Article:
Canobie Lake Park Memories

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Canobie Lake Park Cosmo Jets Ride

Canobie Lake Park Cosmo Jets Ride

In the early 1900s, The Hudson, Pelham & Salem Railways (HP&S) opened Canobie Lake Park as a pleasure resort to increase the excitement of the expanding trolley lines into Salem and the surrounding Greater Lowell, Lawrence, Haverhill and Nashua communities.

The expanding automobile ownership of the 1920s drastically reduced trolley use, along with revenues. The Town of Salem no longer supported the prospect of continued line operation and the last trolley rolled out of town in 1929, at which time, Canobie Lake Park went out of business.

A few years later, a private party purchased the park and erected the Yankee Cannonball rollercoaster, and Canobie became known as an entertainment destination. The park hosted names such as Guy Lombardo (my mother frequented the Ballroom during his visits), Duke Ellington, Harry James, Jimmy Dorsey, Frank Sinatra and, later, Sonny & Cher and Aerosmith. (Yup, saw Steven and the boys there, early 70s??) A few owners, and many improvements later, Canobie Lake Park continues to delight young and old alike.

When I look back at these pictures, I only wish I had more. These pictures were taken by a friend when I was around 21 or 22, but I had been going to Canobie Lake Park since I was about 4. For the first 12 years of my life, I was fortunate enough to have a gorgeous view of the lake – not the amusement park – from my back yard. My earliest memories include walking to the shore of the lake with my Dad to watch the speedboat races on Sunday afternoons, and attending my first Fourth of July fireworks display at the amusement park. I clearly remember scurrying up my Mother’s shoulder to hide in her neck after the first loud explosion, with my “blankie” tightly clutched in my small hands. I’m sure we left before the conclusion of the show.

Canobie Lake Park Round Up Ride

The Round Up ride at Canobie Lake Park

Additional lake memories include attempting to fish (I never caught a thing), walking out onto the frozen, snow covered lake with friends only to rush back to the shore when you heard the cracking sound of the expanding ice, and, of course, ice skating. The lake is where I learned how to ice skate. First on those double runners that strapped to your boots and later on a pair of real figure skates I received for Christmas one year, after my infatuation with Peggy Fleming took hold. Unfortunately, you were not allowed to swim in the lake as it is the water supply for the Town of Salem. I’m sure many people have swum in the lake over the years, but my mother threatened me with jail time if I did.

After the fireworks fiasco, my parents figured I would appreciate the lighter activities offered, such as the amusement rides. The Carousel (still running since 1902), Crazy Cups, Dodgems and the Caterpillar with the cover that came over your head half way through the ride, were a few of my favorites growing up. As the years went by, the larger, faster rides became more tempting, but nothing came close to the one thing I went to Canobie for day after day during summer vacation from school – rollerskating.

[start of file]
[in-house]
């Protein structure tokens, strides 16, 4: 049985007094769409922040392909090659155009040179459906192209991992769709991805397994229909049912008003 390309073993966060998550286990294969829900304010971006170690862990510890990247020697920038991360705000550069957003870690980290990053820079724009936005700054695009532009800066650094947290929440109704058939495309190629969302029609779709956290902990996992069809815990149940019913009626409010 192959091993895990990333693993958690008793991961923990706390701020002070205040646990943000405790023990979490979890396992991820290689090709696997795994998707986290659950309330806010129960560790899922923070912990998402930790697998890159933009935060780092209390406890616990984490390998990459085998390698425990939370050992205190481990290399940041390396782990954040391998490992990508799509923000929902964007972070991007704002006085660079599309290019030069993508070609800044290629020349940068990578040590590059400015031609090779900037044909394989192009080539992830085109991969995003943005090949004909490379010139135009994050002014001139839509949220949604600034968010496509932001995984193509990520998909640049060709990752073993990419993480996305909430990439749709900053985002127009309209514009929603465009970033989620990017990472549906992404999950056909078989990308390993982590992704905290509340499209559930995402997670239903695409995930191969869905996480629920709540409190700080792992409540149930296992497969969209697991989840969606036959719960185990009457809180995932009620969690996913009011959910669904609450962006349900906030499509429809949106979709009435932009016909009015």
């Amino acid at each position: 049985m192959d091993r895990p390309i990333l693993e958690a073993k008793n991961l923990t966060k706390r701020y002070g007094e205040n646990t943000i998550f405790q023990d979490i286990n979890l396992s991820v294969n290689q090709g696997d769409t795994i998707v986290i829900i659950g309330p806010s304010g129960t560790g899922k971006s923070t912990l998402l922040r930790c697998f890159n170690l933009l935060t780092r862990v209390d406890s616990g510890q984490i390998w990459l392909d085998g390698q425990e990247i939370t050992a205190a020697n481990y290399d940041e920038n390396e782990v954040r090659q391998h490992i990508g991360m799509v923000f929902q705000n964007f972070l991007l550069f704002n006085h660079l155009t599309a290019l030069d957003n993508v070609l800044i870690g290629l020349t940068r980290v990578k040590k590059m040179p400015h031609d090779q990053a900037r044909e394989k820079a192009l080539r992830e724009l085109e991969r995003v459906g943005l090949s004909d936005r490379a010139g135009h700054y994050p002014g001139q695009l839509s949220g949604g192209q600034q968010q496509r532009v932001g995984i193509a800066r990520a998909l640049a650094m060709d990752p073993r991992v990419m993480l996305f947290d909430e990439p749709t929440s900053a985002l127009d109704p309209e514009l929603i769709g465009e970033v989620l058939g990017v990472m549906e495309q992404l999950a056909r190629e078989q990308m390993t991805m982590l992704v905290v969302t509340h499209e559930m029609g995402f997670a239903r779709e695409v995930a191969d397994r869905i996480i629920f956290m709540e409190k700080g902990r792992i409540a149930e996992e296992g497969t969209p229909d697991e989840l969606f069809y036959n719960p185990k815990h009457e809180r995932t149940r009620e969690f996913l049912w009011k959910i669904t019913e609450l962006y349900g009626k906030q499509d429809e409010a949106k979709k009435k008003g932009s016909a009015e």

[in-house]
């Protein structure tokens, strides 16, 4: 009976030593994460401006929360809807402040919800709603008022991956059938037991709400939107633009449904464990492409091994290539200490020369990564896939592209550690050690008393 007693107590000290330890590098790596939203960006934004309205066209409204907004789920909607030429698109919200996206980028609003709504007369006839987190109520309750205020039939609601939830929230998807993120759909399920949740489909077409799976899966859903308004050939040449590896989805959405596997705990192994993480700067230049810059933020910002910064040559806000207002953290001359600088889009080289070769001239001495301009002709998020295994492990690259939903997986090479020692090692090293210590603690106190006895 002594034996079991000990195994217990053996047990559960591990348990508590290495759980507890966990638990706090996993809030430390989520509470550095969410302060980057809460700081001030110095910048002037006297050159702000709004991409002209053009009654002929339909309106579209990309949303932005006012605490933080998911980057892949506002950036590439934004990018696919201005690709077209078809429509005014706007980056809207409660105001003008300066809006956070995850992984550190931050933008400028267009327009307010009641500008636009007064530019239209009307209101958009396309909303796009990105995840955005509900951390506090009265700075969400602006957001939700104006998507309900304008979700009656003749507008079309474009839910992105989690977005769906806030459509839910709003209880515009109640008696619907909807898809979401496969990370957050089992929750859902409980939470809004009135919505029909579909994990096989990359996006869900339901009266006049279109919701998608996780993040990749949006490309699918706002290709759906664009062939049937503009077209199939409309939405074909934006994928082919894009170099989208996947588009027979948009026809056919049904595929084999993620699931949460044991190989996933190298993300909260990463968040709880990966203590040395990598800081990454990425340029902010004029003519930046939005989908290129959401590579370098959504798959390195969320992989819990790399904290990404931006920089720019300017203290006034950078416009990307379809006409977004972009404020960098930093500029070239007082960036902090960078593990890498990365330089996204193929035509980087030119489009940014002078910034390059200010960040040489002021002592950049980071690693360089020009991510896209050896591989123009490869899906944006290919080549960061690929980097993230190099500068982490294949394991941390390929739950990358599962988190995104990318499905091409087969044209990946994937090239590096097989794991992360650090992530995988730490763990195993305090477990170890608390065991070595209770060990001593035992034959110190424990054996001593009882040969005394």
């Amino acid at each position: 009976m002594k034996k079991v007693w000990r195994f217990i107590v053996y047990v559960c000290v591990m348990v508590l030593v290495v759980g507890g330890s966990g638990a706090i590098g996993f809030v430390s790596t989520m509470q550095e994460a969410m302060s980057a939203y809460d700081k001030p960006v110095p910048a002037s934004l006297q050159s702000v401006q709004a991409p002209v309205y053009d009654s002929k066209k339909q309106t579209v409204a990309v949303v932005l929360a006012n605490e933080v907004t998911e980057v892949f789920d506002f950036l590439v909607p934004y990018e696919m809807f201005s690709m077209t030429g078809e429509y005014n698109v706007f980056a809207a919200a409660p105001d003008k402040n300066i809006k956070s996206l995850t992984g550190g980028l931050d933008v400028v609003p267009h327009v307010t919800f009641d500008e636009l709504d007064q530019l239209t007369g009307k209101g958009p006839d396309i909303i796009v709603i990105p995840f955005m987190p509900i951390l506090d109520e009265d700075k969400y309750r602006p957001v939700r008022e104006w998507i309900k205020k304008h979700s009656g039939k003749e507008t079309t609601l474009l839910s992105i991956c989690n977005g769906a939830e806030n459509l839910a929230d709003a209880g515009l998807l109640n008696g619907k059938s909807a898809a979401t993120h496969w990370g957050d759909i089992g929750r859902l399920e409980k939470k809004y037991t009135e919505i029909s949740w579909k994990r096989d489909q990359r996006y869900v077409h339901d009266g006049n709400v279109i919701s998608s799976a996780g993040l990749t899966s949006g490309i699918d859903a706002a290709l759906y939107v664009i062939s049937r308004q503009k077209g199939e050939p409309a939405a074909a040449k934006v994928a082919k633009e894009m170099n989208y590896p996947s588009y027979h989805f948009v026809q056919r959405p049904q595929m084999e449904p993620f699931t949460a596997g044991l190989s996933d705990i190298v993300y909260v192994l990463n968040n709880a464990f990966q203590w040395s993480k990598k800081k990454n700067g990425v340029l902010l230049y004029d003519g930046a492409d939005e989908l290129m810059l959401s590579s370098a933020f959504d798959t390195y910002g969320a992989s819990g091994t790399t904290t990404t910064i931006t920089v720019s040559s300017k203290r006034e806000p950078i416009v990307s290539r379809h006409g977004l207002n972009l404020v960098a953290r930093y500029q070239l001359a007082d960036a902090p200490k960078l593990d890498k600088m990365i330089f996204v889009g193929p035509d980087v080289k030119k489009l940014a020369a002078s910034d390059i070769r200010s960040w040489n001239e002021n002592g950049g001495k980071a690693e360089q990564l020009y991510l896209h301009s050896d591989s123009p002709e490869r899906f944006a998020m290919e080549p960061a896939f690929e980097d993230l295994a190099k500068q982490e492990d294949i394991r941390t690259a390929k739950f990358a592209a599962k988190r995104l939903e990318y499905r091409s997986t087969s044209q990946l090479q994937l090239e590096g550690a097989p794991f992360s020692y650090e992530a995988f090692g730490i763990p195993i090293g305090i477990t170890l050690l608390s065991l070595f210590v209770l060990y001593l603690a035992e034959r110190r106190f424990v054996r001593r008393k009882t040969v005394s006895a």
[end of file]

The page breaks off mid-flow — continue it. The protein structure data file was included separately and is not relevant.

At the back of the park, along the shore, was the skating rink. It was a round rink with wooden floors. The back side of the building facing the lake had benches lined up against large screen windows. You could sit on the benches to lace up your skates (as opposed to Roller Blades), or just hang out there sipping on a soda, gazing out over the lake or laughing with your friends. I remember one whole summer where my entire neighborhood was hooked on skating at Canobie. Each parent would take turns driving or picking us up and it seemed like we would have ten kids in the car at one time. It was the best time ever.

It was soooo hot some days. We would skate from the time the park opened until around 3 or 4 in the afternoon. Canobie had an in-ground swimming pool back then so we would bring our bathing suits and wash the sweat away with a refreshing swim. By the time we were done swimming, our parents would pick us up on their way home from work. The whole ride home we were making plans for the next day, when we would repeat the activities all over again.

Sadly, both the skating rink and the pool have since closed. The skating rink is used for storage (such a waste!), and what was once the pool is now a larger main entrance.

Time spent at the Lake and Amusement Park continued throughout my life until the late ’90s. The company I worked for during the ’80s and ’90s held their summer company outing there each year. Once my nephew was around 3 years old I started taking him to Canobie during these outings. We would hang out in the Kiddie Area all day. He loved it and I loved taking him. At 24, he still has fond memories of our time there together.

 

Once I had children of my own, Canobie became a summertime ritual for my family. I took my children on the same rides my parents had once taken me. The park is much larger now and many rides have been retired and replaced by larger ones that promise more fun and thrills.

One day, and it seemed to happen overnight, I stopped attending Canobie with my children. Instead, they asked me to drop them off at the entrance gate with their friends. I remember driving away from the entrance one day with a lump in my throat. Not because I was dropping my babies off alone some place where they might get hurt or come across someone creepy, but because they would never experience the musty smell of the wood floor and the refreshing dip in the pool after a long, hot day of real, old-fashioned fun.

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Last updated: Jul 25, 2008
Filed under: New England Memories Tagged with: Amusement Park, New England memories